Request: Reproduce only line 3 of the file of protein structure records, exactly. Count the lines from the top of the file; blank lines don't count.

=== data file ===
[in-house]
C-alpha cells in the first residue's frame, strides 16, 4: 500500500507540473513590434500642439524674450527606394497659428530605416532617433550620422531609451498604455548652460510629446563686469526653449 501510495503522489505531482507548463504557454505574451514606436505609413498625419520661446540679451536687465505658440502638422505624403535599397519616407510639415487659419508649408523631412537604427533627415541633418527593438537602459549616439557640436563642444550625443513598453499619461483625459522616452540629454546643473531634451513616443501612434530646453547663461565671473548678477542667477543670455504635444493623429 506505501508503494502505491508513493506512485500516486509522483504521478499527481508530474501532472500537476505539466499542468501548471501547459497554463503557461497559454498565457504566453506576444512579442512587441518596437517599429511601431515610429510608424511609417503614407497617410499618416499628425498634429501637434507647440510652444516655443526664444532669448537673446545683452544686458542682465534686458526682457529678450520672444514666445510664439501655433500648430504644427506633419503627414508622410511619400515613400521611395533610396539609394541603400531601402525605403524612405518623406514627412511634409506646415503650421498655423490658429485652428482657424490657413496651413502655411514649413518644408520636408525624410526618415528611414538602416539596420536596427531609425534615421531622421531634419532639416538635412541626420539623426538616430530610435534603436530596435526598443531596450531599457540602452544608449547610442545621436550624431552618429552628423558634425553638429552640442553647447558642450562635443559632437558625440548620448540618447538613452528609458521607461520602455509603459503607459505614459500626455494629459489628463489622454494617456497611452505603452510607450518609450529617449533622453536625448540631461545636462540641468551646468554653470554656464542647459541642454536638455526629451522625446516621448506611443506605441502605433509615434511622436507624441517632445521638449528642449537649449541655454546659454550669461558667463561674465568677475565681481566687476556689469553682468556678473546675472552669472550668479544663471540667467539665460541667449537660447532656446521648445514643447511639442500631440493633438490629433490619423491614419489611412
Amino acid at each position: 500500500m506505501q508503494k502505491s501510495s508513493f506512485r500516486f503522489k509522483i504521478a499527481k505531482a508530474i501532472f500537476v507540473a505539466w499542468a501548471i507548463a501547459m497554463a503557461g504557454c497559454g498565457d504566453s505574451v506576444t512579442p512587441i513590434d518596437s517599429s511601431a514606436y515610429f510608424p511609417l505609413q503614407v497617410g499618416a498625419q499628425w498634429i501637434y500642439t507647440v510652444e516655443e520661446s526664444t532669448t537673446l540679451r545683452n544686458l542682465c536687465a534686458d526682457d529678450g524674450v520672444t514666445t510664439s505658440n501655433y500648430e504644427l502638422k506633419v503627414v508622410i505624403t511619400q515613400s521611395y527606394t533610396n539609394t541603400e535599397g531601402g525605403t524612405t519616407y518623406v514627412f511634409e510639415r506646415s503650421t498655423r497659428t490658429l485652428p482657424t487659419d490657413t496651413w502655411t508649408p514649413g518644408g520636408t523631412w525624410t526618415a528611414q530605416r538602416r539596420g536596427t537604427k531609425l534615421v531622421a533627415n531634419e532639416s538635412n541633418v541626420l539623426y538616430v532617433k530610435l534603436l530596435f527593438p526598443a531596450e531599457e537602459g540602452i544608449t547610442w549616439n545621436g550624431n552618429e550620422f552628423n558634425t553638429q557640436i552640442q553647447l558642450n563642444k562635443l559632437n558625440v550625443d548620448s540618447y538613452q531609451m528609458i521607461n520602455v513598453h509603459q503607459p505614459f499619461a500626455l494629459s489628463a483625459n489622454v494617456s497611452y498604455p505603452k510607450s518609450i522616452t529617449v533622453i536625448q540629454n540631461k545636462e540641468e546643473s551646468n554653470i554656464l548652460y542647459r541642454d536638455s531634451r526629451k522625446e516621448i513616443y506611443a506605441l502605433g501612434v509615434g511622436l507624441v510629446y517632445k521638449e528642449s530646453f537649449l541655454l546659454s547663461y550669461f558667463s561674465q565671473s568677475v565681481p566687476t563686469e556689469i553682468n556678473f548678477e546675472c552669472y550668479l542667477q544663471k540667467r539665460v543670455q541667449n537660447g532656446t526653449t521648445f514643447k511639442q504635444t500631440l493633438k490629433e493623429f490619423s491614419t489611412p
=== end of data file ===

Amino acid at each position: 500500500m506505501q508503494k502505491s501510495s508513493f506512485r500516486f503522489k509522483i504521478a499527481k505531482a508530474i501532472f500537476v507540473a505539466w499542468a501548471i507548463a501547459m497554463a503557461g504557454c497559454g498565457d504566453s505574451v506576444t512579442p512587441i513590434d518596437s517599429s511601431a514606436y515610429f510608424p511609417l505609413q503614407v497617410g499618416a498625419q499628425w498634429i501637434y500642439t507647440v510652444e516655443e520661446s526664444t532669448t537673446l540679451r545683452n544686458l542682465c536687465a534686458d526682457d529678450g524674450v520672444t514666445t510664439s505658440n501655433y500648430e504644427l502638422k506633419v503627414v508622410i505624403t511619400q515613400s521611395y527606394t533610396n539609394t541603400e535599397g531601402g525605403t524612405t519616407y518623406v514627412f511634409e510639415r506646415s503650421t498655423r497659428t490658429l485652428p482657424t487659419d490657413t496651413w502655411t508649408p514649413g518644408g520636408t523631412w525624410t526618415a528611414q530605416r538602416r539596420g536596427t537604427k531609425l534615421v531622421a533627415n531634419e532639416s538635412n541633418v541626420l539623426y538616430v532617433k530610435l534603436l530596435f527593438p526598443a531596450e531599457e537602459g540602452i544608449t547610442w549616439n545621436g550624431n552618429e550620422f552628423n558634425t553638429q557640436i552640442q553647447l558642450n563642444k562635443l559632437n558625440v550625443d548620448s540618447y538613452q531609451m528609458i521607461n520602455v513598453h509603459q503607459p505614459f499619461a500626455l494629459s489628463a483625459n489622454v494617456s497611452y498604455p505603452k510607450s518609450i522616452t529617449v533622453i536625448q540629454n540631461k545636462e540641468e546643473s551646468n554653470i554656464l548652460y542647459r541642454d536638455s531634451r526629451k522625446e516621448i513616443y506611443a506605441l502605433g501612434v509615434g511622436l507624441v510629446y517632445k521638449e528642449s530646453f537649449l541655454l546659454s547663461y550669461f558667463s561674465q565671473s568677475v565681481p566687476t563686469e556689469i553682468n556678473f548678477e546675472c552669472y550668479l542667477q544663471k540667467r539665460v543670455q541667449n537660447g532656446t526653449t521648445f514643447k511639442q504635444t500631440l493633438k490629433e493623429f490619423s491614419t489611412p